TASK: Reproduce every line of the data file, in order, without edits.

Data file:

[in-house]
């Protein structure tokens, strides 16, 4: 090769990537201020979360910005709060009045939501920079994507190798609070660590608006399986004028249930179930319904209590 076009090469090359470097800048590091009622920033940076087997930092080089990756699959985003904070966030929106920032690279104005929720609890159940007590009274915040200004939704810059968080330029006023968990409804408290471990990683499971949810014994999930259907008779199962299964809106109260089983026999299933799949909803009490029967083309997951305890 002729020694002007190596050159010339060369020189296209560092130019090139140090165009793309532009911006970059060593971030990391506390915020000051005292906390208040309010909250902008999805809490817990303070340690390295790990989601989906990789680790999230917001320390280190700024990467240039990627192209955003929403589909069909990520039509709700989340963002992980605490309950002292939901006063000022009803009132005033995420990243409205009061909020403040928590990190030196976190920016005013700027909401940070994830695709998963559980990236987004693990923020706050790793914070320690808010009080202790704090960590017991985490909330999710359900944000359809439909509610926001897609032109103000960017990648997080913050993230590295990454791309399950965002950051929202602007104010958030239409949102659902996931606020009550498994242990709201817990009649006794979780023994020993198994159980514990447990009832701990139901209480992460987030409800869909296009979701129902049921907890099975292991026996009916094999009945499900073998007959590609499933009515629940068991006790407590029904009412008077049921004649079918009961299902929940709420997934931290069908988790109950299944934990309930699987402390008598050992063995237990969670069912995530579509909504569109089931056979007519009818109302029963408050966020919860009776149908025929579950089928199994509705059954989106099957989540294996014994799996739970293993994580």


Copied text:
[in-house]
């Protein structure tokens, strides 16, 4: 090769990537201020979360910005709060009045939501920079994507190798609070660590608006399986004028249930179930319904209590 076009090469090359470097800048590091009622920033940076087997930092080089990756699959985003904070966030929106920032690279104005929720609890159940007590009274915040200004939704810059968080330029006023968990409804408290471990990683499971949810014994999930259907008779199962299964809106109260089983026999299933799949909803009490029967083309997951305890 002729020694002007190596050159010339060369020189296209560092130019090139140090165009793309532009911006970059060593971030990391506390915020000051005292906390208040309010909250902008999805809490817990303070340690390295790990989601989906990789680790999230917001320390280190700024990467240039990627192209955003929403589909069909990520039509709700989340963002992980605490309950002292939901006063000022009803009132005033995420990243409205009061909020403040928590990190030196976190920016005013700027909401940070994830695709998963559980990236987004693990923020706050790793914070320690808010009080202790704090960590017991985490909330999710359900944000359809439909509610926001897609032109103000960017990648997080913050993230590295990454791309399950965002950051929202602007104010958030239409949102659902996931606020009550498994242990709201817990009649006794979780023994020993198994159980514990447990009832701990139901209480992460987030409800869909296009979701129902049921907890099975292991026996009916094999009945499900073998007959590609499933009515629940068991006790407590029904009412008077049921004649079918009961299902929940709420997934931290069908988790109950299944934990309930699987402390008598050992063995237990969670069912995530579509909504569109089931056979007519009818109302029963408050966020919860009776149908025929579950089928199994509705059954989106099957989540294996014994799996739970293993994580």